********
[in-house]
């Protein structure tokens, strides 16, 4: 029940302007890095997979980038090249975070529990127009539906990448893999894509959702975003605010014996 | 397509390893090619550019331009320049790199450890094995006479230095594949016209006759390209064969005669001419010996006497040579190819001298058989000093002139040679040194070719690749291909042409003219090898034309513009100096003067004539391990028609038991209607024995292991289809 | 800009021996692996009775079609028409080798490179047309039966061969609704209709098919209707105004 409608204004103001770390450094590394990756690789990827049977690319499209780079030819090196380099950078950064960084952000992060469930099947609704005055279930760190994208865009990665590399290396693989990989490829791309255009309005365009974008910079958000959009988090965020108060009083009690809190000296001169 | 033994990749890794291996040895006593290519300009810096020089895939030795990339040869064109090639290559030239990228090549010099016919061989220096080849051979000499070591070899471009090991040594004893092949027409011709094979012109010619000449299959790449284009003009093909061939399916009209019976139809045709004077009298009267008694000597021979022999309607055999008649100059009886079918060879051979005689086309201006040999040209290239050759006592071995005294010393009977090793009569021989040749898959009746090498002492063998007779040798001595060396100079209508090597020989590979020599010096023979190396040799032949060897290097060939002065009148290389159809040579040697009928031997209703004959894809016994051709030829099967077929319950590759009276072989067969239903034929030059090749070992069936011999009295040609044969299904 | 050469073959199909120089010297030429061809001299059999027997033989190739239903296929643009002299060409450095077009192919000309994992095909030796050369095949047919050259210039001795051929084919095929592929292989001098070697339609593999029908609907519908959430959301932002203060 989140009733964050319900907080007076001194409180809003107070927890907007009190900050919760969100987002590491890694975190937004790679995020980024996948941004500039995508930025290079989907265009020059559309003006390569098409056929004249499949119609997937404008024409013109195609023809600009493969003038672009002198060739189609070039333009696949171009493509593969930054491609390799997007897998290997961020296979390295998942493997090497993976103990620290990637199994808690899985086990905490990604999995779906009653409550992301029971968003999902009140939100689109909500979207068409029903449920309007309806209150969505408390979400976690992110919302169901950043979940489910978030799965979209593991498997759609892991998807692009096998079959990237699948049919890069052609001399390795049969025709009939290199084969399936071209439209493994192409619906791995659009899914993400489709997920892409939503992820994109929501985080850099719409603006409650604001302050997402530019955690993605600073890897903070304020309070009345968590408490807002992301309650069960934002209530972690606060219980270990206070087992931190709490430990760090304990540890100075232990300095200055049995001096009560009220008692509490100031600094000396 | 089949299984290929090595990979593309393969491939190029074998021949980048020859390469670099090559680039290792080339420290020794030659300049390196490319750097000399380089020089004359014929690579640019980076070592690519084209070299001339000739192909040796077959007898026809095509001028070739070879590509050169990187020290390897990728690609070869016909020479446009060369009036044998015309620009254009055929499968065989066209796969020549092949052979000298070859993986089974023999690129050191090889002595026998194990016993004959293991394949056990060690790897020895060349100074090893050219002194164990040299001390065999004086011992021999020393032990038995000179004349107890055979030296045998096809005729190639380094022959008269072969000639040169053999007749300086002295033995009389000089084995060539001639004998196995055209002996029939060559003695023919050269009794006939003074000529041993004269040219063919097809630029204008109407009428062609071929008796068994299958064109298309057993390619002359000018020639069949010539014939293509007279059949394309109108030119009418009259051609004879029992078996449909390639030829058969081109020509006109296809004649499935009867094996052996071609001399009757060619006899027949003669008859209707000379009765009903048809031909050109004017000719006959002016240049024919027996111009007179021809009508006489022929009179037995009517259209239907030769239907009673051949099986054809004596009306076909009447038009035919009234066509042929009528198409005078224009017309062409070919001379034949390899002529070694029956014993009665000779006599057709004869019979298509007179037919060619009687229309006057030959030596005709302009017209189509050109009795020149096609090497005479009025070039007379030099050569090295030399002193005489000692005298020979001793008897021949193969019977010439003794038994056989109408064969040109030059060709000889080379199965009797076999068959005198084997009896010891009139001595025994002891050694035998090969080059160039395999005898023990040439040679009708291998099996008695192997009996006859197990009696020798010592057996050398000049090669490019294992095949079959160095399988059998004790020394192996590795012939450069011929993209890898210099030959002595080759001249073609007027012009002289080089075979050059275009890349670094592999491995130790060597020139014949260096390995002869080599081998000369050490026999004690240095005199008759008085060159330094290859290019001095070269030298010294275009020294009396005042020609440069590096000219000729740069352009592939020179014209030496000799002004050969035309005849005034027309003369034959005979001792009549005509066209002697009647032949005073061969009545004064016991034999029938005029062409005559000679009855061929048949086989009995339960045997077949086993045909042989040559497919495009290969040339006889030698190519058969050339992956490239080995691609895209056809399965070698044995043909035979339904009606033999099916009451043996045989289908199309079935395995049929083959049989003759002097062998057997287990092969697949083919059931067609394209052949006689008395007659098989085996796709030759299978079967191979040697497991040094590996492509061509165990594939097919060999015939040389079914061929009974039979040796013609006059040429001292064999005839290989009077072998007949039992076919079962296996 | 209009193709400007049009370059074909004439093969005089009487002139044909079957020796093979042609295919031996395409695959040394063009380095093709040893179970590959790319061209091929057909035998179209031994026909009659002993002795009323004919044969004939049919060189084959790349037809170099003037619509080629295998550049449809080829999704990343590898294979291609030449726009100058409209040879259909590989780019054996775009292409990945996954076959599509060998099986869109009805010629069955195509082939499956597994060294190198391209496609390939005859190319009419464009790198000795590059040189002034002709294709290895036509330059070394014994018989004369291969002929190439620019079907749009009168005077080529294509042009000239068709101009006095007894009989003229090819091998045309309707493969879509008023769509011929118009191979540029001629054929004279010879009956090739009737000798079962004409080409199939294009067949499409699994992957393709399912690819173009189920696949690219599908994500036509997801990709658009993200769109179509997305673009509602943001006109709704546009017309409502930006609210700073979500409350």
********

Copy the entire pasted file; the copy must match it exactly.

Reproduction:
[in-house]
């Protein structure tokens, strides 16, 4: 029940302007890095997979980038090249975070529990127009539906990448893999894509959702975003605010014996 | 397509390893090619550019331009320049790199450890094995006479230095594949016209006759390209064969005669001419010996006497040579190819001298058989000093002139040679040194070719690749291909042409003219090898034309513009100096003067004539391990028609038991209607024995292991289809 | 800009021996692996009775079609028409080798490179047309039966061969609704209709098919209707105004 409608204004103001770390450094590394990756690789990827049977690319499209780079030819090196380099950078950064960084952000992060469930099947609704005055279930760190994208865009990665590399290396693989990989490829791309255009309005365009974008910079958000959009988090965020108060009083009690809190000296001169 | 033994990749890794291996040895006593290519300009810096020089895939030795990339040869064109090639290559030239990228090549010099016919061989220096080849051979000499070591070899471009090991040594004893092949027409011709094979012109010619000449299959790449284009003009093909061939399916009209019976139809045709004077009298009267008694000597021979022999309607055999008649100059009886079918060879051979005689086309201006040999040209290239050759006592071995005294010393009977090793009569021989040749898959009746090498002492063998007779040798001595060396100079209508090597020989590979020599010096023979190396040799032949060897290097060939002065009148290389159809040579040697009928031997209703004959894809016994051709030829099967077929319950590759009276072989067969239903034929030059090749070992069936011999009295040609044969299904 | 050469073959199909120089010297030429061809001299059999027997033989190739239903296929643009002299060409450095077009192919000309994992095909030796050369095949047919050259210039001795051929084919095929592929292989001098070697339609593999029908609907519908959430959301932002203060 989140009733964050319900907080007076001194409180809003107070927890907007009190900050919760969100987002590491890694975190937004790679995020980024996948941004500039995508930025290079989907265009020059559309003006390569098409056929004249499949119609997937404008024409013109195609023809600009493969003038672009002198060739189609070039333009696949171009493509593969930054491609390799997007897998290997961020296979390295998942493997090497993976103990620290990637199994808690899985086990905490990604999995779906009653409550992301029971968003999902009140939100689109909500979207068409029903449920309007309806209150969505408390979400976690992110919302169901950043979940489910978030799965979209593991498997759609892991998807692009096998079959990237699948049919890069052609001399390795049969025709009939290199084969399936071209439209493994192409619906791995659009899914993400489709997920892409939503992820994109929501985080850099719409603006409650604001302050997402530019955690993605600073890897903070304020309070009345968590408490807002992301309650069960934002209530972690606060219980270990206070087992931190709490430990760090304990540890100075232990300095200055049995001096009560009220008692509490100031600094000396 | 089949299984290929090595990979593309393969491939190029074998021949980048020859390469670099090559680039290792080339420290020794030659300049390196490319750097000399380089020089004359014929690579640019980076070592690519084209070299001339000739192909040796077959007898026809095509001028070739070879590509050169990187020290390897990728690609070869016909020479446009060369009036044998015309620009254009055929499968065989066209796969020549092949052979000298070859993986089974023999690129050191090889002595026998194990016993004959293991394949056990060690790897020895060349100074090893050219002194164990040299001390065999004086011992021999020393032990038995000179004349107890055979030296045998096809005729190639380094022959008269072969000639040169053999007749300086002295033995009389000089084995060539001639004998196995055209002996029939060559003695023919050269009794006939003074000529041993004269040219063919097809630029204008109407009428062609071929008796068994299958064109298309057993390619002359000018020639069949010539014939293509007279059949394309109108030119009418009259051609004879029992078996449909390639030829058969081109020509006109296809004649499935009867094996052996071609001399009757060619006899027949003669008859209707000379009765009903048809031909050109004017000719006959002016240049024919027996111009007179021809009508006489022929009179037995009517259209239907030769239907009673051949099986054809004596009306076909009447038009035919009234066509042929009528198409005078224009017309062409070919001379034949390899002529070694029956014993009665000779006599057709004869019979298509007179037919060619009687229309006057030959030596005709302009017209189509050109009795020149096609090497005479009025070039007379030099050569090295030399002193005489000692005298020979001793008897021949193969019977010439003794038994056989109408064969040109030059060709000889080379199965009797076999068959005198084997009896010891009139001595025994002891050694035998090969080059160039395999005898023990040439040679009708291998099996008695192997009996006859197990009696020798010592057996050398000049090669490019294992095949079959160095399988059998004790020394192996590795012939450069011929993209890898210099030959002595080759001249073609007027012009002289080089075979050059275009890349670094592999491995130790060597020139014949260096390995002869080599081998000369050490026999004690240095005199008759008085060159330094290859290019001095070269030298010294275009020294009396005042020609440069590096000219000729740069352009592939020179014209030496000799002004050969035309005849005034027309003369034959005979001792009549005509066209002697009647032949005073061969009545004064016991034999029938005029062409005559000679009855061929048949086989009995339960045997077949086993045909042989040559497919495009290969040339006889030698190519058969050339992956490239080995691609895209056809399965070698044995043909035979339904009606033999099916009451043996045989289908199309079935395995049929083959049989003759002097062998057997287990092969697949083919059931067609394209052949006689008395007659098989085996796709030759299978079967191979040697497991040094590996492509061509165990594939097919060999015939040389079914061929009974039979040796013609006059040429001292064999005839290989009077072998007949039992076919079962296996 | 209009193709400007049009370059074909004439093969005089009487002139044909079957020796093979042609295919031996395409695959040394063009380095093709040893179970590959790319061209091929057909035998179209031994026909009659002993002795009323004919044969004939049919060189084959790349037809170099003037619509080629295998550049449809080829999704990343590898294979291609030449726009100058409209040879259909590989780019054996775009292409990945996954076959599509060998099986869109009805010629069955195509082939499956597994060294190198391209496609390939005859190319009419464009790198000795590059040189002034002709294709290895036509330059070394014994018989004369291969002929190439620019079907749009009168005077080529294509042009000239068709101009006095007894009989003229090819091998045309309707493969879509008023769509011929118009191979540029001629054929004279010879009956090739009737000798079962004409080409199939294009067949499409699994992957393709399912690819173009189920696949690219599908994500036509997801990709658009993200769109179509997305673009509602943001006109709704546009017309409502930006609210700073979500409350």